Within the Inner Court, the "House of the Lord" and the following other structures (see figure 3, page 49) were all enclosed inside of a 4.5-foot-high parapet. The "House of the Winding Stair" (stairhouse,) was a 30-foot by 30-foot structure adjacent to the northwest corner of the "House." A square 6-foot-wide winding stairway provided access to the second and third stories of the upper chambers (annexes) and to the roof of the House via bridges. The Scroll reveals that the annexes were actually storerooms and treasuries. The walls of the stairhouse were inlaid with gold since it was in proximity to the Holy of Holies. Similar winding stairways have been discovered at Masada and Dor.
Adjacent to the southeast corner of the House was the House of the Laver, a 31.5-foot by 31.5-foot, 30- foot-high structure containing a 15-foot-diameter bronze "Molten Sea" (tank) 7.5-feet-high supported on the backs of twelve bronze oxen. Here the priests changed clothes and washed before and after sacrifices. Ten feet directly East of the Laver House was a structure of identical dimensions identified as the "House of the Altar Utensils" where sacrificial implements were stored.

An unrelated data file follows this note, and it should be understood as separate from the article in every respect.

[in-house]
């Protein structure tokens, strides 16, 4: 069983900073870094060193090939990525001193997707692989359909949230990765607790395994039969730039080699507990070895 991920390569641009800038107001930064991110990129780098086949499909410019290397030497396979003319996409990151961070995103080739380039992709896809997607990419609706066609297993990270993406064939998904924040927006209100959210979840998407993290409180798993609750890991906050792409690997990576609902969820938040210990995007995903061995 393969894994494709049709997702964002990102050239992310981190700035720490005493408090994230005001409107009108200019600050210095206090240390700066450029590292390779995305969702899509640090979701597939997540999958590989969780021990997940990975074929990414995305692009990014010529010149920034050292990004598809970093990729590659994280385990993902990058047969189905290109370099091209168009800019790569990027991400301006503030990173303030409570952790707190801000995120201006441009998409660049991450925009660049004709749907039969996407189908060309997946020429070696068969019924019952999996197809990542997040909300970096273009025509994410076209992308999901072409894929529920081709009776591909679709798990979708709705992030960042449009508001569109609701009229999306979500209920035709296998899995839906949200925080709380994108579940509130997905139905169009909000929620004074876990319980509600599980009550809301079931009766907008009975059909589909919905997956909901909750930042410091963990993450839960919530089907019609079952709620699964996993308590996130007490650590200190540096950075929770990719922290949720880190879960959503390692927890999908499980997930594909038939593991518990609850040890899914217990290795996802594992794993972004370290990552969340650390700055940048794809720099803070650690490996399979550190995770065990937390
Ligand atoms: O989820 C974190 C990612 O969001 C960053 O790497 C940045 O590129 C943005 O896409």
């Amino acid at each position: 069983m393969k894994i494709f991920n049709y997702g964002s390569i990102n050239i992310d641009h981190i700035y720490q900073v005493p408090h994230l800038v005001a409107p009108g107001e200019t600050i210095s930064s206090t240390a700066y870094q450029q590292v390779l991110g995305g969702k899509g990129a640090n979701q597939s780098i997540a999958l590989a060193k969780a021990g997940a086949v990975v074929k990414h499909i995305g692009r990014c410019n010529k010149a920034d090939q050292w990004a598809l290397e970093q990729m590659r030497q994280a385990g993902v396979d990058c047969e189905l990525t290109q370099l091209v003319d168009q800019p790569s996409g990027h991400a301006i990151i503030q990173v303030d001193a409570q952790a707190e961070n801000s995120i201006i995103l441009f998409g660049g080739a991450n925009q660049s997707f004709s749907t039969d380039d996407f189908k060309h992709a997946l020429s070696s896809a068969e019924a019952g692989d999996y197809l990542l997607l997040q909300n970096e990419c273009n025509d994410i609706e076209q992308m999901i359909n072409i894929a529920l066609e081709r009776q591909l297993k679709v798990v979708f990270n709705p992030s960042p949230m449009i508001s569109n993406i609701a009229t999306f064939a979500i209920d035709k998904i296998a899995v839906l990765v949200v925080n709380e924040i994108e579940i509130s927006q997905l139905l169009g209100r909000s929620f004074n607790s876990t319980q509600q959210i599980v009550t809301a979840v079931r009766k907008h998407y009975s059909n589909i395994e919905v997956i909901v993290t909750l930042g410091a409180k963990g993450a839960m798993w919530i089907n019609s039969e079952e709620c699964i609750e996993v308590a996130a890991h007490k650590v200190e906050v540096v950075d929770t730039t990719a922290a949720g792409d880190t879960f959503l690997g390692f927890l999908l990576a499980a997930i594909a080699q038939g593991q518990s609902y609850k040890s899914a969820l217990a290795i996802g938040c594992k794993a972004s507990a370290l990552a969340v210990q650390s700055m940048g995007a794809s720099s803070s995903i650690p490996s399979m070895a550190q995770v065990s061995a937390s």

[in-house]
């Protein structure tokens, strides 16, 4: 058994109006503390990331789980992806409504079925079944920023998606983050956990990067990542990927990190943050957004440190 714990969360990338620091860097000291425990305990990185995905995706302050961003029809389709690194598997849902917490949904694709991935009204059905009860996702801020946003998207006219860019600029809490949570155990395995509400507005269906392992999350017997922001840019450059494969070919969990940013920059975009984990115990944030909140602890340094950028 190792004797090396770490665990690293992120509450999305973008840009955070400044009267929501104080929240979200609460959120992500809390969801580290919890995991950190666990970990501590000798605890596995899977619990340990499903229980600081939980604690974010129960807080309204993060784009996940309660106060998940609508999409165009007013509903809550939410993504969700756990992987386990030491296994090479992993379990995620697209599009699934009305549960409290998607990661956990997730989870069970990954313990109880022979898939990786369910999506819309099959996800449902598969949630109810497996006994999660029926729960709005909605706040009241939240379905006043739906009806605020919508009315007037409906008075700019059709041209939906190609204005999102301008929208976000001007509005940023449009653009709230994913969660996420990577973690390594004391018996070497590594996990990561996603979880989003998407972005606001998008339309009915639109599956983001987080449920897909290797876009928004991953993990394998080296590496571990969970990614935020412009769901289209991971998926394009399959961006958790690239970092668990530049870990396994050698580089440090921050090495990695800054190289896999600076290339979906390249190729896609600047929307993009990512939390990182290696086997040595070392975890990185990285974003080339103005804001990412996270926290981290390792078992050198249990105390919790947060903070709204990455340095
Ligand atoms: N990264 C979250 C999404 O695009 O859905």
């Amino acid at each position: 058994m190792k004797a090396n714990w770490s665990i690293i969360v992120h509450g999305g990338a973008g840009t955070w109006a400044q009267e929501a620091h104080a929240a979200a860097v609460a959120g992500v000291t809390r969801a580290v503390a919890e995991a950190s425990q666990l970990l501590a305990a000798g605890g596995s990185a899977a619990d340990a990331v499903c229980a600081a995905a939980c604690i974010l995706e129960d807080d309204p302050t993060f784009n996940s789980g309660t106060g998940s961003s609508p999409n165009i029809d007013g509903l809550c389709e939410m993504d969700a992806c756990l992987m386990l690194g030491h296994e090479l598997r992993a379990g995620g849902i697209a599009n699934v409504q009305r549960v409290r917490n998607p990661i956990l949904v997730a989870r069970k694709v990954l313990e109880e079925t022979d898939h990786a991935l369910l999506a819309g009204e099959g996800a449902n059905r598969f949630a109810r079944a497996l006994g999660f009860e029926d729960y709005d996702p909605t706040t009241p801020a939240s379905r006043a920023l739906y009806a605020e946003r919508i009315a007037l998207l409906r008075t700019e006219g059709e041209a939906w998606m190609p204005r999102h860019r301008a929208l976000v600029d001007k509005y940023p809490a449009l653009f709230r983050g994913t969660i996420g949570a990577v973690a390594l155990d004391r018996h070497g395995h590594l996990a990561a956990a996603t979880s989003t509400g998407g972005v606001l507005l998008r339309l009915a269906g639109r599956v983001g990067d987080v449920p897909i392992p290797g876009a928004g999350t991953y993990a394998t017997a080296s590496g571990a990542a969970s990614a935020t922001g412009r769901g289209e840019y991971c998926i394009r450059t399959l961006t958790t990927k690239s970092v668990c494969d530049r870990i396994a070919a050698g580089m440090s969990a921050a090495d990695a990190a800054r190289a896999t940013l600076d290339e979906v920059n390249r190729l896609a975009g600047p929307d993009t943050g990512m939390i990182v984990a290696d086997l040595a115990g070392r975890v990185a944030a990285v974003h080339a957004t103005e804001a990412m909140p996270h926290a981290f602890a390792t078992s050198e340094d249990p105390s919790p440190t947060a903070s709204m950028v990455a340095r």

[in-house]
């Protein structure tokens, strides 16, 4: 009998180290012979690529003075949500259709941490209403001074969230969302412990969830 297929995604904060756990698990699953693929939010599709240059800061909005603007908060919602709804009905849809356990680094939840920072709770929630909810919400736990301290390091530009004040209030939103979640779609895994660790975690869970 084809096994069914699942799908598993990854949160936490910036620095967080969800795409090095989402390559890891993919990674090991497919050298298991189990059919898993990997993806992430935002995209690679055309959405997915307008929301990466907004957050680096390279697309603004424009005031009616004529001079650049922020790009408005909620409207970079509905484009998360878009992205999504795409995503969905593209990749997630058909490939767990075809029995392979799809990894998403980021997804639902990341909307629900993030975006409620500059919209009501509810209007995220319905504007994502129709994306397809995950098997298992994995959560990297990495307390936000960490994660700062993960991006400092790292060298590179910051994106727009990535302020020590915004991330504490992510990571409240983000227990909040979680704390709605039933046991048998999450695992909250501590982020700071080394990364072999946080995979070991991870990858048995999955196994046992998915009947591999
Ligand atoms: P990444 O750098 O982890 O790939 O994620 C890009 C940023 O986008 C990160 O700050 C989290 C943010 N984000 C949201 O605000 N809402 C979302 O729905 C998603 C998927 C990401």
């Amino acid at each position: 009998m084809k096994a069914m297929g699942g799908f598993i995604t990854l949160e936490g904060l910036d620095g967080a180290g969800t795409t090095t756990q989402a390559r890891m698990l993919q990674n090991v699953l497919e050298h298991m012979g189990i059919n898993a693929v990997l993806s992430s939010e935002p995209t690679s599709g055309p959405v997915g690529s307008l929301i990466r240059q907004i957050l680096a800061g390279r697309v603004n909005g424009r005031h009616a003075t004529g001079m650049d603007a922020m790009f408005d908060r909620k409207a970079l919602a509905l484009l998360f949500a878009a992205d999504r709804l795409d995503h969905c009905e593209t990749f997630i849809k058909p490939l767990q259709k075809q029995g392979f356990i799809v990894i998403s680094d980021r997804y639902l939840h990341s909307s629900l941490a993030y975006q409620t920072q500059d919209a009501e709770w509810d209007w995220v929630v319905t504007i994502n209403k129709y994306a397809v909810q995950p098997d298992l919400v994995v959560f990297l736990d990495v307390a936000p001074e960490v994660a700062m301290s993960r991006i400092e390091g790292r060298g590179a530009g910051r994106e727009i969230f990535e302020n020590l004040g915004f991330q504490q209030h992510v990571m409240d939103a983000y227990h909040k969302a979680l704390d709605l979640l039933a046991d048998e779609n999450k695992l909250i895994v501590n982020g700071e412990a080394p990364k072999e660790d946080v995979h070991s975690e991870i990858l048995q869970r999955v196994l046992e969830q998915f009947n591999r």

Located 75 feet East of the Laver House was the bronze sacrificial Altar supported by rough hewned stones. North of the Altar was the pillared "Slaughter House" for the processing of oxen prior to sacrificial burning on the Altar. Between the House of the Lord and the West Gate was a similar pillar-supported "Stoa" used for the separate preparation of sheep and goats to be sacrificed for the sins and guilt of the people.
The Temple was completed in seven years, but thirteen more years were required to complete Solomon's Palace, Hall of Judgement (Throne Room), Hall of Pillars, Living Quarters and the Great Court (possibly the Outer Court).